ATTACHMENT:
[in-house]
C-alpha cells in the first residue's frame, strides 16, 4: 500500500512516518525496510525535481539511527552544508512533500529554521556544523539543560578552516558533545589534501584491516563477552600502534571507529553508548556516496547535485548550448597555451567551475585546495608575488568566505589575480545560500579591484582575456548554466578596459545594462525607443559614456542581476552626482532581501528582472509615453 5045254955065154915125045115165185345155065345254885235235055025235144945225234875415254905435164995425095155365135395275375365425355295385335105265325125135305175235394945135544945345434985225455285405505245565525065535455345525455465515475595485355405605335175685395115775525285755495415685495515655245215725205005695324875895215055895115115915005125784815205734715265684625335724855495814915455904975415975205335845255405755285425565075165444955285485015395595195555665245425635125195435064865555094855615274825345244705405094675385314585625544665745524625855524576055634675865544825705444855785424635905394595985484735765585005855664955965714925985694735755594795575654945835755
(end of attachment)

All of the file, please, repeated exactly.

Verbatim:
[in-house]
C-alpha cells in the first residue's frame, strides 16, 4: 500500500512516518525496510525535481539511527552544508512533500529554521556544523539543560578552516558533545589534501584491516563477552600502534571507529553508548556516496547535485548550448597555451567551475585546495608575488568566505589575480545560500579591484582575456548554466578596459545594462525607443559614456542581476552626482532581501528582472509615453 5045254955065154915125045115165185345155065345254885235235055025235144945225234875415254905435164995425095155365135395275375365425355295385335105265325125135305175235394945135544945345434985225455285405505245565525065535455345525455465515475595485355405605335175685395115775525285755495415685495515655245215725205005695324875895215055895115115915005125784815205734715265684625335724855495814915455904975415975205335845255405755285425565075165444955285485015395595195555665245425635125195435064865555094855615274825345244705405094675385314585625544665745524625855524576055634675865544825705444855785424635905394595985484735765585005855664955965714925985694735755594795575654945835755